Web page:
Can you share the most interesting story that happened to you since you began at your company?

Millions of developers use and contribute to our technologies on a daily basis, so I knew that we had a great community, since community is the lifeblood of open source. But when I went to my first EclipseCon developer conference in Toulouse, France, I was blown away by the passion, enthusiasm, and positive energy from everyone. Since then I have continued to be impressed and motivated by the commitment of our community. Sharing their successes with the world is one of the best parts of my job.

Can you share a story about the funniest mistake you made when you were first starting? Can you tell us what lesson you learned from that?

Early on in my career at a multi-billion dollar telco, I mistook my company’s CEO for a vendor I was supposed to be meeting. Fortunately he took the mix-up in stride and we had a laugh. Aside from learning to spend more time on my corporate website, the key takeaway for me was to not take yourself too seriously, whatever your title may be.

Can you tell us a story about the hard times that you faced when you first started your journey? Did you ever consider giving up? Where did you get the drive to continue even though things were so hard?

When I was 17, I moved from Lesotho to Vancouver for university. Being over 10,000 miles from home at a commuter campus without much school spirit was very challenging. At many points I did consider giving up and I would not have made it through were it not for the support and encouragement of my family and friends.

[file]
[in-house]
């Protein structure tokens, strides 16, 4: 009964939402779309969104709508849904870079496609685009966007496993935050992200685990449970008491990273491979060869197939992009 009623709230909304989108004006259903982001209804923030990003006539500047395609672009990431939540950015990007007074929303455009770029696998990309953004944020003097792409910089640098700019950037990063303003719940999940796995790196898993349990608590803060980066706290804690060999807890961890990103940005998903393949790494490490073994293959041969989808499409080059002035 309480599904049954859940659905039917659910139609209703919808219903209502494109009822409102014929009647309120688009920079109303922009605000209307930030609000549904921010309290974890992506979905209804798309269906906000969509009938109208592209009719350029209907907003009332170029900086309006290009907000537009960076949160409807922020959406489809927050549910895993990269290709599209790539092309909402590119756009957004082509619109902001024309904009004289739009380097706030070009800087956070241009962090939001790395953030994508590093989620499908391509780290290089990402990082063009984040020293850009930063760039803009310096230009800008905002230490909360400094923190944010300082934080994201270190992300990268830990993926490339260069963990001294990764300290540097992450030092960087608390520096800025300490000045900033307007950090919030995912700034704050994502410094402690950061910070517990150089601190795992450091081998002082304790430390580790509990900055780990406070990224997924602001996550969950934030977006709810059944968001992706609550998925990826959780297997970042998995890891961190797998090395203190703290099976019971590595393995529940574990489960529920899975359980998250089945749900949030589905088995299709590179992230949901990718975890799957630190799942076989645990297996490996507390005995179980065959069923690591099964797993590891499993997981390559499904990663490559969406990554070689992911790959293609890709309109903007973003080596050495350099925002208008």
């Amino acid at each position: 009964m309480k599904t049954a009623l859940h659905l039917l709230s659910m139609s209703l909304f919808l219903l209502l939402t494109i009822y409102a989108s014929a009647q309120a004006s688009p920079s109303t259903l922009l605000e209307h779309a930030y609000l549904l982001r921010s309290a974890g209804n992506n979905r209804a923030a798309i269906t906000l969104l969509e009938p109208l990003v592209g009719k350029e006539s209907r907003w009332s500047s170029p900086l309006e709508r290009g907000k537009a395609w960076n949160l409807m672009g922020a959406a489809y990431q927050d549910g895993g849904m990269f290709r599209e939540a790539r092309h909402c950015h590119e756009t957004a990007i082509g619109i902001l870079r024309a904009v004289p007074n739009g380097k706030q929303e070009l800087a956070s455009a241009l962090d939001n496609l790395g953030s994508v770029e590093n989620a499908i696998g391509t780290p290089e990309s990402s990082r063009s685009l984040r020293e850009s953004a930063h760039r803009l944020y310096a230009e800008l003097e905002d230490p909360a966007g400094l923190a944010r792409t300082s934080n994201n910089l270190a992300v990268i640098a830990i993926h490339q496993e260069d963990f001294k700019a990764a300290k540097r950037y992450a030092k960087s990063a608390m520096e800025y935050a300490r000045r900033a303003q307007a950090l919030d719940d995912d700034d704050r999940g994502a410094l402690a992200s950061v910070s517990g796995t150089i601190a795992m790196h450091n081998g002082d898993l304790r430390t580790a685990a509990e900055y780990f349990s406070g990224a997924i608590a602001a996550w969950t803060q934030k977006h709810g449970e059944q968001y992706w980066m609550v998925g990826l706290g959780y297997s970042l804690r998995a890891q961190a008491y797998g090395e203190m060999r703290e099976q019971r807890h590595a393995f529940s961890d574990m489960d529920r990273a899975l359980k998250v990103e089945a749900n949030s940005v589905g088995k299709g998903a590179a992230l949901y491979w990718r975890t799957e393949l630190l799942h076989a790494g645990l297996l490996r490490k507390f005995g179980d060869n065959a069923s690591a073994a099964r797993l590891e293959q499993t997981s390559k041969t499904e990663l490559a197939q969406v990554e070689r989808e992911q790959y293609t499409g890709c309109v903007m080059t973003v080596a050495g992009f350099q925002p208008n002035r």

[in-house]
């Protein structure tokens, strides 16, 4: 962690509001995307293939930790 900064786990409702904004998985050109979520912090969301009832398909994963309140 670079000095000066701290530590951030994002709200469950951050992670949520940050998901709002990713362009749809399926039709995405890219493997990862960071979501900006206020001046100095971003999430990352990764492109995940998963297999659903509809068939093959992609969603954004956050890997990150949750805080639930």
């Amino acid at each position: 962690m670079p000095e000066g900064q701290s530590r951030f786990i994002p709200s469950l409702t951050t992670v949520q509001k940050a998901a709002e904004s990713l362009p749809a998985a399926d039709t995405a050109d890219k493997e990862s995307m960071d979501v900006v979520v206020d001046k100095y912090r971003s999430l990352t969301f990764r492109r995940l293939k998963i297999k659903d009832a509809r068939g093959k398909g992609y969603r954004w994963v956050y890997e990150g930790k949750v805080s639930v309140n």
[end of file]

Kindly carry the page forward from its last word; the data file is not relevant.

None of us are able to achieve success without some help along the way. Is there a particular person who you are grateful towards who helped get you to where you are? Can you share a story about that?

There are so many people who have contributed to any successes I have achieved and I am grateful to have had many mentors. One that stands out is Dax Nair. He was my manager for almost a decade. His dignity, fairness, humility, and ability to take stands when needed still inspire me to this day. He came to Canada as an immigrant, like me, and built a great life for his family through hard work, grit, and smarts. I remember telling him that I was considering abbreviating my first name and going as “T” so that it would be easier for people to say. He looked me in the eye and told me that if a company can’t say your name and accept you as you are, then they don’t deserve you. When I was in the hospital with a life-threatening illness, he and his wife Shyama showed up at my house with meals prepared for my wife and toddler. My life has been propelled and sustained by the support and encouragement of people like Dax.

Can you please give us your favorite “Life Lesson Quote”? Can you share how that was relevant to you in your life?